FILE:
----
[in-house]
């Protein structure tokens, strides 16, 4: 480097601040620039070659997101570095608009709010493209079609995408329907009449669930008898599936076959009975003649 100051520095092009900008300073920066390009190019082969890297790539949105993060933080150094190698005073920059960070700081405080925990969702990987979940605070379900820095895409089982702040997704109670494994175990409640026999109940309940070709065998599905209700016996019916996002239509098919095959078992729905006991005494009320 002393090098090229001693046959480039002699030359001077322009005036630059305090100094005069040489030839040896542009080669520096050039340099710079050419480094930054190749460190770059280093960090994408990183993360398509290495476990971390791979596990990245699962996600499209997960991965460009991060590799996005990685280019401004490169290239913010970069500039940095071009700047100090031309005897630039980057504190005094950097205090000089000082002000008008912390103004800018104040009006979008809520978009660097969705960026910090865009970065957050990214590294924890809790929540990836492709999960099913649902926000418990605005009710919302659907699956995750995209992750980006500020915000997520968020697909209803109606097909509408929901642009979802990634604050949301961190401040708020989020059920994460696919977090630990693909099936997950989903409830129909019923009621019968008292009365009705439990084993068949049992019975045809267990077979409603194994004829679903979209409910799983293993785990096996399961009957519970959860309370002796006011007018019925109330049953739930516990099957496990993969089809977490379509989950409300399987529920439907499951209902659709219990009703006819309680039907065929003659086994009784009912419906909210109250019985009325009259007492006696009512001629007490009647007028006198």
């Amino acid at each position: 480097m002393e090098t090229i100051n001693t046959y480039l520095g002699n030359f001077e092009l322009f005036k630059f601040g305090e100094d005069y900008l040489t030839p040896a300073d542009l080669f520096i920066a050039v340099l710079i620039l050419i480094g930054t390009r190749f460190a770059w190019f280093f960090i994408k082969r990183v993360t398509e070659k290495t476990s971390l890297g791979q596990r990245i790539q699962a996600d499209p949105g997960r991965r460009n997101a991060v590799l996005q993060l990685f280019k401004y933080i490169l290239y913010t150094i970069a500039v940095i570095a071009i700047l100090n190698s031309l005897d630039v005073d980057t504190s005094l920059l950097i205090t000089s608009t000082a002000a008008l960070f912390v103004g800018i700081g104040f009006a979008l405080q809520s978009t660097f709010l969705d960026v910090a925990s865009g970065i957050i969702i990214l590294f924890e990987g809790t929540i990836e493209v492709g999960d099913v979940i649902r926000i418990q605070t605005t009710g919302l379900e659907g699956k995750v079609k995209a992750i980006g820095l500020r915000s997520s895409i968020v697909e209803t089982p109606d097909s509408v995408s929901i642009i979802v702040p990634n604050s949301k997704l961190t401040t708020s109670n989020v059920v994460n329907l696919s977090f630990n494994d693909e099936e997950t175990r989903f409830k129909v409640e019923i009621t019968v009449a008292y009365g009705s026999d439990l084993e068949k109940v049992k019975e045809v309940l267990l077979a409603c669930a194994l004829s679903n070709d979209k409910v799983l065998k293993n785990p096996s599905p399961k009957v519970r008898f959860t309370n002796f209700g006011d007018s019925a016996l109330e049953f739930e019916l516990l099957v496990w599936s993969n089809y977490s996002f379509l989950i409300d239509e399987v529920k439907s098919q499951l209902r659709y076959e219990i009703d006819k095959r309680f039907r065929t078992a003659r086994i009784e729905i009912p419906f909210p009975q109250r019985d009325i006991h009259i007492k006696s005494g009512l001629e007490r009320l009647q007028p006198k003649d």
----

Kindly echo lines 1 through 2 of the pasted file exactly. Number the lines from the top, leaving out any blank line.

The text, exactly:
[in-house]
């Protein structure tokens, strides 16, 4: 480097601040620039070659997101570095608009709010493209079609995408329907009449669930008898599936076959009975003649 100051520095092009900008300073920066390009190019082969890297790539949105993060933080150094190698005073920059960070700081405080925990969702990987979940605070379900820095895409089982702040997704109670494994175990409640026999109940309940070709065998599905209700016996019916996002239509098919095959078992729905006991005494009320 002393090098090229001693046959480039002699030359001077322009005036630059305090100094005069040489030839040896542009080669520096050039340099710079050419480094930054190749460190770059280093960090994408990183993360398509290495476990971390791979596990990245699962996600499209997960991965460009991060590799996005990685280019401004490169290239913010970069500039940095071009700047100090031309005897630039980057504190005094950097205090000089000082002000008008912390103004800018104040009006979008809520978009660097969705960026910090865009970065957050990214590294924890809790929540990836492709999960099913649902926000418990605005009710919302659907699956995750995209992750980006500020915000997520968020697909209803109606097909509408929901642009979802990634604050949301961190401040708020989020059920994460696919977090630990693909099936997950989903409830129909019923009621019968008292009365009705439990084993068949049992019975045809267990077979409603194994004829679903979209409910799983293993785990096996399961009957519970959860309370002796006011007018019925109330049953739930516990099957496990993969089809977490379509989950409300399987529920439907499951209902659709219990009703006819309680039907065929003659086994009784009912419906909210109250019985009325009259007492006696009512001629007490009647007028006198």